The elegant truss tube design was carefully engineered to combine ease of use, extreme portability and consistent performance in an affordable package. Unlike other truss tube designs, the SkyWatcher Collapsible Dobsonian does not need to be disassembled between uses. It transports as two compact pieces that can be assembled and ready to use in just seconds! It is easy to collimate once set up, and it holds its collimation throughout the evening! The patented Tension Control Handle allows users to add or reduce tension, thereby increasing or decreasing the friction between the optical tube and the sideboards.




http://www.skywatchertelescope.net/swti ... class2=109
 
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Stellar_Optimist

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A non-GOTO tracking system? That is pretty darn cool. About time somebody came out with one for a truss dob under $2500. I might have to check that out. The only thing I'm wondering about, is a 12" dob well suited for astroimaging, or can the minor chromatic aberration of the primary mirror cause problems with the clarity of the image? I guess a proper collimation could compensate for that, but I have no experience whatsoever with astroimaging.
 
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Stellar_Optimist

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Well, after much deliberation and simulation of telescope viewing with my Starry Night Pro software, I've decided the Orion XT8g GoTo 8" Dobsonian is going to be my choice of purchase. I thought a GoTo was unnecessary at first, but I figured it would be a nice feature to have tracking available rather than constantly nudging the scope. Also, if I wanted to branch into astroimaging a little, I could mount my DSLR camera on the focuser with an adapter to start out. So many options out there . . . I think I'll be happy with this one. I also figured with this lighter scope my wife will be able to use it if she wants without needing to have me set it up for her. Anyone had any problems with this telescope? Anything to look out for, or funny quirks?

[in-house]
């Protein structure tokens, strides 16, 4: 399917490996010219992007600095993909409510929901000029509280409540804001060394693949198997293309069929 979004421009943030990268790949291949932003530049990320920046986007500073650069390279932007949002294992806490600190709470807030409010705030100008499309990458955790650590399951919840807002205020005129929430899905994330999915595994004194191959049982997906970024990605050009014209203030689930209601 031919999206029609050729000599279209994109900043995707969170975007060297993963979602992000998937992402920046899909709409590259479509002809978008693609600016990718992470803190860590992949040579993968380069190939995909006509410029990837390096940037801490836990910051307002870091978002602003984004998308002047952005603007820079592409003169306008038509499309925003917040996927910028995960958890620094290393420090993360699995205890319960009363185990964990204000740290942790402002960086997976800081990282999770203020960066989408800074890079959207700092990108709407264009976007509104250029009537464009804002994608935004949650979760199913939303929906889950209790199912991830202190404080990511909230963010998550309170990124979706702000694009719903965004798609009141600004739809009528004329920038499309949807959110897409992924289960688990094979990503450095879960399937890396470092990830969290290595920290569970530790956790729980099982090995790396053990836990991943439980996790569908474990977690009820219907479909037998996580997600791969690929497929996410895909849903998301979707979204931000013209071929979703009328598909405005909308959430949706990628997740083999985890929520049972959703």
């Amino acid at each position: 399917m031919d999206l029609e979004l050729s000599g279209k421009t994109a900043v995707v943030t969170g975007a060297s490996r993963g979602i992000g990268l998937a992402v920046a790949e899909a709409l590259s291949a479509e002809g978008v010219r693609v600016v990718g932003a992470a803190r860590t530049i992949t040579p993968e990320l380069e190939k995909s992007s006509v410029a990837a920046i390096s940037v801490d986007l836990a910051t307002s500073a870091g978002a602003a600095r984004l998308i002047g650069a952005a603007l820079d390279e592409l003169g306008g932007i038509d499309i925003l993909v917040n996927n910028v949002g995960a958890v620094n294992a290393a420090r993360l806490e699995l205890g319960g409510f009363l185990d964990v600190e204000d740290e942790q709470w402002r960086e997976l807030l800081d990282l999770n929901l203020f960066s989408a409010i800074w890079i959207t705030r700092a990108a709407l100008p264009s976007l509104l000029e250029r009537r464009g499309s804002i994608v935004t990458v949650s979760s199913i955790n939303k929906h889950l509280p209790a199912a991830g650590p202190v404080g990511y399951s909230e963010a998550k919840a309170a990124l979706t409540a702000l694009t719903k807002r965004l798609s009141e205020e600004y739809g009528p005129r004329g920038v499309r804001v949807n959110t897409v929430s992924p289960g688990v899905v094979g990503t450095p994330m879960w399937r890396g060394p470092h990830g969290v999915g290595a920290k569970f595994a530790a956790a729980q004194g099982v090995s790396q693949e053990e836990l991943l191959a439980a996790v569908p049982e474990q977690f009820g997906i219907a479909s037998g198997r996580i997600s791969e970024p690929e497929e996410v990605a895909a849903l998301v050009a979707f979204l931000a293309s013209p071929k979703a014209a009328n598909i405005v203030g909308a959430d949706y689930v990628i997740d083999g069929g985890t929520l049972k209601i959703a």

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crazyeddie

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Stellar_Optimist":2emf5e6q said: